Martin to urge lung transplant for Billy

HEALTH Minister Mícheál Martin is to urge surgeons involved in Ireland's transplant programme to give a lung transplant to a young man struggling to stay alive.

Billy Burke, from Killorglin, Co Kerry, who has cystic fibrosis, says he has been denied a double organ transplant as a result of a Government agreement with a British hospital.

"Irish patients are being left to die because of this situation and I am not about to lie down and become a casualty of this bureaucracy. I have fought too long and too hard to be allowed to die over something as stupid as this," the 29-year-old said yesterday.

Mr Burke has been waiting three-and-a-half years for the life-saving transplant but over a year ago was taken off the waiting list at the Freeman Hospital in Newcastle after developing a lung infection.

A Manchester hospital has offered to carry out the transplant but Newcastle, which has 'first call' on donated Irish lungs, has not released organs for Mr Burke.

Department of Health officials will attend a meeting to review Ireland's transplant agreement with the Freeman Hospital in Dublin next Friday.

The meeting will be attended by clinicians and administrators from Beaumont Hospital, who co-ordinate Ireland's transplant programme, the Mater Hospital, where the country's first lung transplant is to be conducted, and the Freeman Hospital. Newcastle's hospital has conducted 47 lung transplants on Irish patients since 1999.

Mr Martin said that, on a human level, Mr Burke's case was one of the toughest he had encountered during his political career.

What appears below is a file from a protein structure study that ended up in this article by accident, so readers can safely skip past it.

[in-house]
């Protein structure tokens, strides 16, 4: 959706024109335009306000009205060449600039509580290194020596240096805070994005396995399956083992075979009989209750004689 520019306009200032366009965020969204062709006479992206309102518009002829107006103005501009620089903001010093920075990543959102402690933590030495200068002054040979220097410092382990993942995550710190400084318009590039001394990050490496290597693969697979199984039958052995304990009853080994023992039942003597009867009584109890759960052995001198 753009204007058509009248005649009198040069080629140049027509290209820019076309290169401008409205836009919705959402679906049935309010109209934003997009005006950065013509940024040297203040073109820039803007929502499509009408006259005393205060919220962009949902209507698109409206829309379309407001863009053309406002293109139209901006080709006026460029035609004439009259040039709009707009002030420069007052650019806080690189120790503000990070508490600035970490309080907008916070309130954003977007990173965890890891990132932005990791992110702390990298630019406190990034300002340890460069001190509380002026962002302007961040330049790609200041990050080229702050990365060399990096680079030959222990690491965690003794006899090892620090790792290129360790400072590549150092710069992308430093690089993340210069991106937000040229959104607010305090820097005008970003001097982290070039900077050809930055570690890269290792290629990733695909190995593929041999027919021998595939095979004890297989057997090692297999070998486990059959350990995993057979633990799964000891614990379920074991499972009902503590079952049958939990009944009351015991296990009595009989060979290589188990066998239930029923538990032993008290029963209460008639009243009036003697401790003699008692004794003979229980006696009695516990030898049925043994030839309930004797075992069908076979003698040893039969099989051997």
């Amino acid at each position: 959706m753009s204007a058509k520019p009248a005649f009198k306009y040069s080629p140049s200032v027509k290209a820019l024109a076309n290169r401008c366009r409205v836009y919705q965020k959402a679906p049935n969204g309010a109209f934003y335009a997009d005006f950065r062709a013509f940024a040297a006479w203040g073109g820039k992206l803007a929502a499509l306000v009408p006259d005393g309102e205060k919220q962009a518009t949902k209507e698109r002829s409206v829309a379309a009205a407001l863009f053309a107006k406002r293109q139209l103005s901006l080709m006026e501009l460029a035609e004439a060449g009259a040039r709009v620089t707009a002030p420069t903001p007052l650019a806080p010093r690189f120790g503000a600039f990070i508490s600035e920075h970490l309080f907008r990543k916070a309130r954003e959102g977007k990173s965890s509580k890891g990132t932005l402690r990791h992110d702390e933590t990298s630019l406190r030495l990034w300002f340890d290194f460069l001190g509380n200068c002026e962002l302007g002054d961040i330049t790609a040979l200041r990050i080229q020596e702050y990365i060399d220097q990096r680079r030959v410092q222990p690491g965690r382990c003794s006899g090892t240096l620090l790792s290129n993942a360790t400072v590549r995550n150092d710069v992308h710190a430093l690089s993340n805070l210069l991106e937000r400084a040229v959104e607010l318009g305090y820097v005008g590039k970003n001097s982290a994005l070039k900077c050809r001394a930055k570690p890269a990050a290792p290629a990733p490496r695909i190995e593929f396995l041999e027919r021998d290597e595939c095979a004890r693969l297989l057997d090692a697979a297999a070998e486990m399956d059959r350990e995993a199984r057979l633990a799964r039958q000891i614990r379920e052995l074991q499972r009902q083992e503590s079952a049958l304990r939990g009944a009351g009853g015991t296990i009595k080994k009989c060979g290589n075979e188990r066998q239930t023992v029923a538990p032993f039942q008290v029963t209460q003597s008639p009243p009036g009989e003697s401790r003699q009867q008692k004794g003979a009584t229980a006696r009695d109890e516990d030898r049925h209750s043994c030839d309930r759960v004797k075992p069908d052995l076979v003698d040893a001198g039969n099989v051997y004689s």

"I sympathise with the minister but I have to fight my corner too," said Mr Burke, who is on an oxygen machine 24 hours a day. "For me, every day is a struggle."

Mr Burke has accused Newcastle of "cherry-picking" patients, and said they should no longer be in control of who gets a transplant. He said that responsibility should be handed over to the Mater Hospital.

Mr Burke was told four years ago he only had a year to live.

"I have beaten all the odds to come this far but I don't know how long I will be able to keep going," he said.

Irish organs should follow Irish patients, irrespective of which hospital carries out the operation, said Mr Burke, who described his outlook as very bleak.

"And it's not just me," he said.

"My name is being put forward but there are a lot of people like me all over Ireland who are not happy with the service they are getting from Newcastle.

"It has to be sorted out. Newcastle is playing God with Irish lives," said Mr Burke.

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